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Submitted: 15 Oct 2019
Accepted: 27 Dec 2019
ePublished: 20 Jan 2020
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J Renal Inj Prev. 2020;9(2): e17.
doi: 10.34172/jrip.2020.17
  Abstract View: 358
  PDF Download: 180

Original

Clinicopathologic and ultrastructural findings of hereditary nephritis; a 16-year single center survey in Iran

Seyed Mohammad Owji 1 ORCID logo, Hadi Raeisi Shahraki 2 ORCID logo, Naser Pajouhi 3 ORCID logo, Seyed Hossein Owji 4 ORCID logo, Farshad Dehghani 4 * ORCID logo

1 Department of Pathology, School of Medicine, Shiraz University of Medical Sciences, Shiraz, Iran
2 Department of Epidemiology and Biostatistics, School of Health, Shahrekord University of Medical Sciences, Shahrekord, Iran
3 Department of Physiology, Faculty of Medicine, Lorestan University of Medical Sciences, Khorramabad, Iran
4 Student Research Committee, Shiraz University of Medical Sciences, Shiraz, Iran
*Corresponding author: Farshad Dehghani, Email: scrg21@gmail.com

Abstract

Introduction: Hereditary nephritis is an umbrella term for a group of congenital childhood diseases including but not limited to Alport syndrome, thin basement membrane disease, and Fabry disease.

Objectives: The purpose of this study was a clinicopathologic investigation of Alport syndrome, thin basement membrane disease, and Fabry disease with a focus on the role of electron microscopy and toluidine blue staining in diagnosis.

Patients and Methods: In this cross-sectional study, we investigated kidney biopsies with a final diagnosis of either Alport syndrome, thin basement membrane disease or Fabry disease from 2001 to 2016. Electron microscopy and light microscopy were done and the clinical and paraclinical data were extracted from the patients’ medical charts. Electron microscopy role was assessed in terms of necessary, helpful or non-necessary, while correlations between clinical and para-clinical data were determined using appropriate statistical tests.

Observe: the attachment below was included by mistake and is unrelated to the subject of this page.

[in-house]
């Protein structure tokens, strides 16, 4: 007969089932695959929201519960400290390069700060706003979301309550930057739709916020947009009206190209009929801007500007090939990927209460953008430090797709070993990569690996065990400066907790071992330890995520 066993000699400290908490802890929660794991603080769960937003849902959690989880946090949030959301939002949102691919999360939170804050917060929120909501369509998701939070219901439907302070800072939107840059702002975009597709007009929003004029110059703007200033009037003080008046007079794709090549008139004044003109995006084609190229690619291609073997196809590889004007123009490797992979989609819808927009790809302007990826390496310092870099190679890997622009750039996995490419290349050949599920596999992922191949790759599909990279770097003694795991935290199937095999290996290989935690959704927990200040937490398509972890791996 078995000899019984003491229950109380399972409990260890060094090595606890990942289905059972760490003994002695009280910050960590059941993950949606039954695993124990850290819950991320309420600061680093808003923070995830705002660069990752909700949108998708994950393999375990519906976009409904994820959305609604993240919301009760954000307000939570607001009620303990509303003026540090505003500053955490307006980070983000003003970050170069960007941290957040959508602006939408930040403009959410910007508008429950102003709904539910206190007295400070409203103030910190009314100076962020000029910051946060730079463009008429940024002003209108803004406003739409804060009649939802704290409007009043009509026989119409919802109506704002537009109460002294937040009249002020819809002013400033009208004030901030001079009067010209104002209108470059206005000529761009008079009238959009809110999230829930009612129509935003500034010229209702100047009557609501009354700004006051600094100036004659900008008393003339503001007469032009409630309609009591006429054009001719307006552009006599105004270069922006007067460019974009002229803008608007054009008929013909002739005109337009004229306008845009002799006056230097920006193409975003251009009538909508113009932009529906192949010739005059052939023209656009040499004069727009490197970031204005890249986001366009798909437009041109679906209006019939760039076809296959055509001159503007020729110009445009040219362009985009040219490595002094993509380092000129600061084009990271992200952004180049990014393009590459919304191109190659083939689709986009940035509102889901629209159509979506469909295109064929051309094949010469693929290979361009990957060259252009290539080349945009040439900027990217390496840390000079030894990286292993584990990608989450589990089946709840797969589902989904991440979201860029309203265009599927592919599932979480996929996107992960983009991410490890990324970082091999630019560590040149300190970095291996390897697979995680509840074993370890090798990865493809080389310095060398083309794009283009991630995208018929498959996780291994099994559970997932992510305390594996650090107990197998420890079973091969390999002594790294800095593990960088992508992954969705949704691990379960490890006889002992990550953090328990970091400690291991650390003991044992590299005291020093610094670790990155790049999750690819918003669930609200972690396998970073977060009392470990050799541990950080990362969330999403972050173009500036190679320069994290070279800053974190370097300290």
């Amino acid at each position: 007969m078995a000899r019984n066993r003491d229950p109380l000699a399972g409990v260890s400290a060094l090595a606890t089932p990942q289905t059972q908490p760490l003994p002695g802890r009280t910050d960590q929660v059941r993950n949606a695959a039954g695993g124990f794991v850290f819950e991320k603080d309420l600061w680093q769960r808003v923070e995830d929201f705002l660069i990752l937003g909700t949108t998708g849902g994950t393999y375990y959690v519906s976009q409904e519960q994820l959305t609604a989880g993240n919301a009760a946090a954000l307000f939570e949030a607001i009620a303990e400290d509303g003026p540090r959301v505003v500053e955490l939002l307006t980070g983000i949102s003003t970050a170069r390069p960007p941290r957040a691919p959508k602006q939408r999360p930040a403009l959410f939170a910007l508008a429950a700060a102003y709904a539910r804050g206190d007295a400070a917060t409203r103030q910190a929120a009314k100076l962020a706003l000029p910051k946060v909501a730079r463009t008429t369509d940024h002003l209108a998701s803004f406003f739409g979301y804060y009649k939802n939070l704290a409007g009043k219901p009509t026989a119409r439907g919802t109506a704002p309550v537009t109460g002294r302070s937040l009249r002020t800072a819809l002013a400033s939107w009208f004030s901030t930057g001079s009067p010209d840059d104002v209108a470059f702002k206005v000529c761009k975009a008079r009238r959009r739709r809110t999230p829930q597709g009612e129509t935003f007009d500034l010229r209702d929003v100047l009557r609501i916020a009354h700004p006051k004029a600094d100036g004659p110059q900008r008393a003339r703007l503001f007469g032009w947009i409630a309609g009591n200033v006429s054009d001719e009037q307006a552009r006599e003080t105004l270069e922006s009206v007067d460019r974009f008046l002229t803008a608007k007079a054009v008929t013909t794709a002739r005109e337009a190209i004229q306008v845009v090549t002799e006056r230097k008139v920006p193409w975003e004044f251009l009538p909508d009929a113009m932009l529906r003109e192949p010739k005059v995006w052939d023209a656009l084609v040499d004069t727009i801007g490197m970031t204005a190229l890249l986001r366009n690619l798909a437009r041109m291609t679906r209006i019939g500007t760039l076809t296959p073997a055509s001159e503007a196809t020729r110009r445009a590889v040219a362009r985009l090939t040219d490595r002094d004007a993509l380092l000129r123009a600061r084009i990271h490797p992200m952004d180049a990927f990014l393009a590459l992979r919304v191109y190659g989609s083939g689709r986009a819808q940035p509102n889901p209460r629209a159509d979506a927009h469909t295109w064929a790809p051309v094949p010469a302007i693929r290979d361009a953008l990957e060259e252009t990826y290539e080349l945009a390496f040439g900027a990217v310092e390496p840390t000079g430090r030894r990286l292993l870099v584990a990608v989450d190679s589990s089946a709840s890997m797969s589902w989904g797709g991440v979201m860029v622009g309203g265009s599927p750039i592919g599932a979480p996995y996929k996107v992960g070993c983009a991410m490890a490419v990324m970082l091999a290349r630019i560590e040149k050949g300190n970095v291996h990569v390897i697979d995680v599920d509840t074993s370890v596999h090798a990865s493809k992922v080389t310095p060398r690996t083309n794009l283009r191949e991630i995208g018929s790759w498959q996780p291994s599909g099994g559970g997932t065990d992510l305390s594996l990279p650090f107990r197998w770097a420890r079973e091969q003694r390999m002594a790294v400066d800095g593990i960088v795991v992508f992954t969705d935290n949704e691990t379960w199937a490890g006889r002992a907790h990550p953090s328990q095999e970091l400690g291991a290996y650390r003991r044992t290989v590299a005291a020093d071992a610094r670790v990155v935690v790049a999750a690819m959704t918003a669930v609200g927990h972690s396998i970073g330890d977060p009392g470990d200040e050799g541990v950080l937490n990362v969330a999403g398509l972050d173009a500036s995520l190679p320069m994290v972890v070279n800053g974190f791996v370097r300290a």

Results: Among the 2865 kidney biopsies, there were 22 patients of hereditary nephritis including 15 (0.52%) Alport syndrome, 5 (0.17%) thin basement membrane disease and 2 (0.07%) Fabry disease diagnosed by electron microscopy. Electron microscopy was essential for the diagnosis of 19 (86.4%) cases, helpful for 3(13.6%) and there was no case for which electron microscopy was non-necessary. The patients’ mean age was 16.1 ± 9.0 years. The most common finding in Alport syndrome was proteinuria (86.7%) followed by hematuria (60.0%).

Conclusion: Considering the rate of misdiagnosis of hereditary nephritis using light microscopy and clinical findings alone, electron microscopy study and toluidine blue staining has an essential role in the precise diagnosis in these patients. With regard to the progressive nature of these diseases, prompt diagnosis using electron microscopy is pertinent for therapeutic decisions.

Keywords: Alport syndrome, Fabry disease, Hereditary nephritis, Kidney, Electron microscopy

Implication for health policy/practice/research/medical education:

This study provides essential tools for clinicians and nephropathologists to help them decide the best approach to the diagnosis of hereditary nephritis as well as for policymakers to determine the necessity of the diagnostic tests and to optimally allocate the available resources to each.

Please cite this paper as: Owji SM, Raeisi Shahraki H, Pajouhi N, Owji SH, Dehghani F. Clinicopathologic and ultrastructural findings of hereditary nephritis; a 16-year single center survey in Iran. J Renal Inj Prev. 2020; 9(2): e17. doi: 10.34172/jrip.2020.17

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